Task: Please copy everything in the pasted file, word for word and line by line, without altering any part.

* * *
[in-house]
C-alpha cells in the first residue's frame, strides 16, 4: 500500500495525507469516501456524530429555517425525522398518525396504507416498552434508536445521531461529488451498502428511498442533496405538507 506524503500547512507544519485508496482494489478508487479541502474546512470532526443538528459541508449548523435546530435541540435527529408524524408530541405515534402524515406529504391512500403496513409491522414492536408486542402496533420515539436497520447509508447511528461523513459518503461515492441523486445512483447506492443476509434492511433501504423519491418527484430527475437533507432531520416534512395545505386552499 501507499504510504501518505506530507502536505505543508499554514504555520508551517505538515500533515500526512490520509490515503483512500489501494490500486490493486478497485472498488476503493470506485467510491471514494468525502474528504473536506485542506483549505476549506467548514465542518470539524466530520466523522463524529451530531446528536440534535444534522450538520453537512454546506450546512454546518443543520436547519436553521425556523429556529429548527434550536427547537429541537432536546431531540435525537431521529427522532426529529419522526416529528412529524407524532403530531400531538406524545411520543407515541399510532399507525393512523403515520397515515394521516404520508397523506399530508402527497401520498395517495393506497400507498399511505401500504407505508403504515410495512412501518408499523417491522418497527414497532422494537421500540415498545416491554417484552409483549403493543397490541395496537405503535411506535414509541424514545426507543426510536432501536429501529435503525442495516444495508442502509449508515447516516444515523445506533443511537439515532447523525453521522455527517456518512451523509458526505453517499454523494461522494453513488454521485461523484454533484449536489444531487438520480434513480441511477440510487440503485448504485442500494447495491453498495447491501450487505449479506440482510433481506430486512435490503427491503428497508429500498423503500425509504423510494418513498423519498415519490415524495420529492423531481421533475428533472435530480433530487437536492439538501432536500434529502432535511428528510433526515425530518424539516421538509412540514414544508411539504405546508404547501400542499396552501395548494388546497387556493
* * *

[in-house]
C-alpha cells in the first residue's frame, strides 16, 4: 500500500495525507469516501456524530429555517425525522398518525396504507416498552434508536445521531461529488451498502428511498442533496405538507 506524503500547512507544519485508496482494489478508487479541502474546512470532526443538528459541508449548523435546530435541540435527529408524524408530541405515534402524515406529504391512500403496513409491522414492536408486542402496533420515539436497520447509508447511528461523513459518503461515492441523486445512483447506492443476509434492511433501504423519491418527484430527475437533507432531520416534512395545505386552499 501507499504510504501518505506530507502536505505543508499554514504555520508551517505538515500533515500526512490520509490515503483512500489501494490500486490493486478497485472498488476503493470506485467510491471514494468525502474528504473536506485542506483549505476549506467548514465542518470539524466530520466523522463524529451530531446528536440534535444534522450538520453537512454546506450546512454546518443543520436547519436553521425556523429556529429548527434550536427547537429541537432536546431531540435525537431521529427522532426529529419522526416529528412529524407524532403530531400531538406524545411520543407515541399510532399507525393512523403515520397515515394521516404520508397523506399530508402527497401520498395517495393506497400507498399511505401500504407505508403504515410495512412501518408499523417491522418497527414497532422494537421500540415498545416491554417484552409483549403493543397490541395496537405503535411506535414509541424514545426507543426510536432501536429501529435503525442495516444495508442502509449508515447516516444515523445506533443511537439515532447523525453521522455527517456518512451523509458526505453517499454523494461522494453513488454521485461523484454533484449536489444531487438520480434513480441511477440510487440503485448504485442500494447495491453498495447491501450487505449479506440482510433481506430486512435490503427491503428497508429500498423503500425509504423510494418513498423519498415519490415524495420529492423531481421533475428533472435530480433530487437536492439538501432536500434529502432535511428528510433526515425530518424539516421538509412540514414544508411539504405546508404547501400542499396552501395548494388546497387556493